Mr. Pickerell said the problems with establishing the grass in some areas seems to be related to water temperature and, particularly, clarity. In back bays and creeks where tidal flushing is not as strong and water temperatures climb steeply in summer, the grass has struggled to rebound. Massive losses of wild eelgrass beds over a matter of a couple of years in the mid-1990s changed the makeup of the shallower waters, Mr. Pickerell guessed, allowing bottom sediment to be stirred up more easily, clouding waters and further choking off necessary sunlight to those areas of grass that remained.

“Once you lose it, you’re not getting reproduction,” he said. “You’re changing the water clarity because you’re allowing the re-suspension of sediment, that cuts out the light. And then the crabs can move in and dig up just about anything in the bottom.”

Aside from one bed that has persisted in shallow, muddy Bullhead Bay in Southampton, most of the remaining native eelgrass beds are found in areas with clear water that receive regular tidal flushing from the ocean.

Some of the healthiest eelgrass beds on the South Fork are found in small areas of western Shinnecock Bay. Mr. Pickerell’s team has successfully transplanted adult eelgrass fronds to areas adjacent the existing beds and has found the transplanted patches quickly blended into the natural beds.

But the seed buoy system has yet to be employed on a large scale in Southampton bays because of the difficulty in finding a suitable location. Mr. Pickerell said he has been working with the Southampton Town Trustees to identify a region of the bay where the system can be deployed over a wide area.

“We need a large expanse of shallow sandy bottom,” Mr. Pickerell said. “The buoys don’t work well in deep water areas or areas of high energy.”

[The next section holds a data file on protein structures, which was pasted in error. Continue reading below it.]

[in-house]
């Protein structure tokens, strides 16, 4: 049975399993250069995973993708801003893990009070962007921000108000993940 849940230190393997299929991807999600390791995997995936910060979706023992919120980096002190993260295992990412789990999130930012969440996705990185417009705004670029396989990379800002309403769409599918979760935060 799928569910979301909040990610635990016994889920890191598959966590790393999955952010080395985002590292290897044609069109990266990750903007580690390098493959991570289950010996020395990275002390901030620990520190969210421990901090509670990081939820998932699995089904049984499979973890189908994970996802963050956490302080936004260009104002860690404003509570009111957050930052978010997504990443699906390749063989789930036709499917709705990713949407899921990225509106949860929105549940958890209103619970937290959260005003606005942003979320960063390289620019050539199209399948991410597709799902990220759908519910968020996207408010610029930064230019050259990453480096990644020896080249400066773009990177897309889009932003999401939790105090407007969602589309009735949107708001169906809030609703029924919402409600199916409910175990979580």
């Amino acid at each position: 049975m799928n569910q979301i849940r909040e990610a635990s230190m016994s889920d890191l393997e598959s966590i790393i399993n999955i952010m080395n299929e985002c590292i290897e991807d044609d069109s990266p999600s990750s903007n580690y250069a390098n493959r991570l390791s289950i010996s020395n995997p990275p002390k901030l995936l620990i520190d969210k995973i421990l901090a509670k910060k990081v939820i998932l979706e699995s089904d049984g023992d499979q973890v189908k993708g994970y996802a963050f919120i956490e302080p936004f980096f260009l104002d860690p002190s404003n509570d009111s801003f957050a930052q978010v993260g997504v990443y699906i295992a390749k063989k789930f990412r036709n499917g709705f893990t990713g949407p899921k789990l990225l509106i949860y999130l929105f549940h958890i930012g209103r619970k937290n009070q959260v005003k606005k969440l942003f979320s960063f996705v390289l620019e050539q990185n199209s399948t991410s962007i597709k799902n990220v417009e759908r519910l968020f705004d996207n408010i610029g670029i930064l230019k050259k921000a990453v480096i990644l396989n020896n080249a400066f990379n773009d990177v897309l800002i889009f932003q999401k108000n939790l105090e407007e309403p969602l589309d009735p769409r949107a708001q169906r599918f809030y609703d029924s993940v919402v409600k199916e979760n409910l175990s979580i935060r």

Town Trustee Edward Warner Jr. said this week that the Trustees have identified a broad sand flat in eastern Shinnecock Bay where they think the system can be tested this summer without interfering with shellfish harvesting.

“Between Heady Creek and the east channel there is a big flat on the south side of the bay,” Mr. Warner said. “There’s not much shellfish there and there’s a big eelgrass bed offshore of it. It’s the ideal spot. The water is pretty much flushed every tide for four or five hours, it gets a really good exchange of water—that really clean ocean water that the grass seems to really flourish in.” 
Mr. Warner said the area would likely be closed to shellfish harvesting to allow the grass time to establish itself and that the Trustees are eager to see if the grass can be reestablished in eastern reaches of the bay.

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As long as outboard motor clamming is allowed, it will be a waste of time to reseed.
By kpjc (161), east quogue on Jun 6, 09 4:58 PM
I was thinking the same thing myself , kpjc. Baymen aren't supposed to use outboards to blow out steamers in the intertidal zone but this is largely ignored
in my experience. The bay constables should step up enforcement of this law.
As far as blowing razor clams out , they use outboards to blow these out in the subtidal zone and eel grass doesn't stand a chance growing there because they are constantly churning the sand.
When I was in grade school I could catch blue claw crabs during ...more
By PrivateerMatt (390), Weesuck Creek , EQ on Jun 6, 09 6:09 PM